I remember in high school, I took a business class for my grade 10 elective. I went into it with a pretty bad attitude, I just wanted an easy class that I didn’t have to think too much in. My teacher probably realized that this is why most of us were in the class (aside from the one or two who actually liked “business” type stuff), so she didn’t really give us a lot of work. Instead, our first day in the class we were handed a book titled….
You guessed it. The Wealthy Barber by David Chilton.
This book was probably the best thing that happened to my grade 10 self. With financial information told through the eyes of a barber, David Chilton makes sound financial knowledge not only interesting… but understandable. And from a teen’s point of view, this is really important! So if you don’t already have a copy of this great business class aid, then you should probably check out the local bookstore and give it a try.
David Chilton’s popular The Wealthy Barber is a good starting point for anyone who wants to construct a personal financial plan. Many people are so scared of dealing with their money that they don’t do anything at all–only to suffer for it over the long haul. Chilton shows that planning is simple and you don’t have be a whiz kid to set yourself on the route to financial security. “When I finally learned the basics of financial planning, I couldn’t believe how straightforward they were. It’s just common sense,” is the overarching message.
The Wealthy Barber takes the form of a novel, though it wouldn’t win many awards for plot, setting, or characterization. The narrator, Dave, a 28-year-old school teacher and expectant father, his 30-year-old sister, Cathy, who runs a small business, and his buddy, Tom, who works in a refinery, sit around a barber shop in Sarnia, Ontario, and listen as Ray Miller, the well-to-do barber, teaches them how to get rich. The friends are at the age when most people start thinking about their future stability; among the three of them, they face almost every broad situation that can influence a financial plan. Ray, the Socrates of personal finance, isn’t a pin-striped Bay Street wizard. He is a simple, down-to-earth barber dispensing homespun wisdom while he lops a little off the top. Ray’s barbershop isn’t the place to learn strategies for trading options and commodities. Instead, his advice covers the basics of RRSPs, mutual funds, real estate, insurance, and the like. His first and most important rule is “pay yourself first.” Take 10 per cent off every pay cheque as it comes in and invest it in safe interest-bearing instruments. Through the magic of compound interest, this 10 per cent will turn into a substantial nest egg over time. This book isn’t about how to get rich quick. It’s about how to get rich slowly and stay that way.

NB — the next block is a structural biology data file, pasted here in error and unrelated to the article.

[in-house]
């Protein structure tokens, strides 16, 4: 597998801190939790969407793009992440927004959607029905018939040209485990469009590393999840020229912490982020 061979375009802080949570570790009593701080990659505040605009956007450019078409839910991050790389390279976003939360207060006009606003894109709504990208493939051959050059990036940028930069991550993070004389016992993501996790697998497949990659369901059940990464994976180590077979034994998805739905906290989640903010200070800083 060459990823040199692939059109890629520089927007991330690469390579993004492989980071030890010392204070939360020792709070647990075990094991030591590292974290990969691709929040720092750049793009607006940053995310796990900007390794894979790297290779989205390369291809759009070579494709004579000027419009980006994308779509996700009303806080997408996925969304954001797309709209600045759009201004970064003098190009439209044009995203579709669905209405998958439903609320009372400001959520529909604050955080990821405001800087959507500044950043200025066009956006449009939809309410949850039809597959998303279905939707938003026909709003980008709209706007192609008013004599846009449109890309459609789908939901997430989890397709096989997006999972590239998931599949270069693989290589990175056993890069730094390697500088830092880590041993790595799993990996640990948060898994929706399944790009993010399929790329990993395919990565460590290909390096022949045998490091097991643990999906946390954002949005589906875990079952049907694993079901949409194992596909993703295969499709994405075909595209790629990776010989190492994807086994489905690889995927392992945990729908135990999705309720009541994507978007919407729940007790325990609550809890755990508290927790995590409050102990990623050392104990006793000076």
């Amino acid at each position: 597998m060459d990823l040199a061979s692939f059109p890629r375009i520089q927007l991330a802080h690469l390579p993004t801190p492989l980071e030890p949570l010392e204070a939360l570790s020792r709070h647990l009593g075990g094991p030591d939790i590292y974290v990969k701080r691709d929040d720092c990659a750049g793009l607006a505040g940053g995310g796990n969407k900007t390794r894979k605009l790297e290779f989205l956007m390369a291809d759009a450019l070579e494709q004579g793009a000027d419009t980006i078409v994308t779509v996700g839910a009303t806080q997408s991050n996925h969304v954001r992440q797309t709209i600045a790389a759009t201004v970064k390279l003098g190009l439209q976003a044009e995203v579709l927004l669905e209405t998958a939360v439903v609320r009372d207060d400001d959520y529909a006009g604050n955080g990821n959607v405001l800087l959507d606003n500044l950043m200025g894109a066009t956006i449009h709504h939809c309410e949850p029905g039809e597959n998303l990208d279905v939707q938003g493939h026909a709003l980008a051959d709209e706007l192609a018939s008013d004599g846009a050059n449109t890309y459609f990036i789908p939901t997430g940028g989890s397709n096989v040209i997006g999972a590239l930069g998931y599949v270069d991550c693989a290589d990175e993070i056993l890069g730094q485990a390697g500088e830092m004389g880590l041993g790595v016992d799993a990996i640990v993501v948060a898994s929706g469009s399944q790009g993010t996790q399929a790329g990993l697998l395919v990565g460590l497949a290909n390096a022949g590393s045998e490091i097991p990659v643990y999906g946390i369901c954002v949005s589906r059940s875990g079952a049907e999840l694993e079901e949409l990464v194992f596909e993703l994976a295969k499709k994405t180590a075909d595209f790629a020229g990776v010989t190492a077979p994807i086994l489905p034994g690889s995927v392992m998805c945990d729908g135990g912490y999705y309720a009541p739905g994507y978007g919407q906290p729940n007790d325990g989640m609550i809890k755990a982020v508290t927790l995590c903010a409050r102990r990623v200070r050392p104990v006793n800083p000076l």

– Amazon reviewer, Edward Trapunski
More Boring But Important Info:
Reading Time: 4 hours (to absorb all the info and highlight cool tips)
Re-Readability: 5/5 (I read this once a year)
Price: Chapters – $16.95 / Amazon.ca – $9.85 USD
Another great book for students first beginning to learn how to handle their own finances is Start Late, Finish Rich: A No-Fail Plan for Gaining Financial Freedom at Any Age by David Bach. I love his Latte Factor! Plus, his website is full of great resources.
What are some of your favourite financial help books?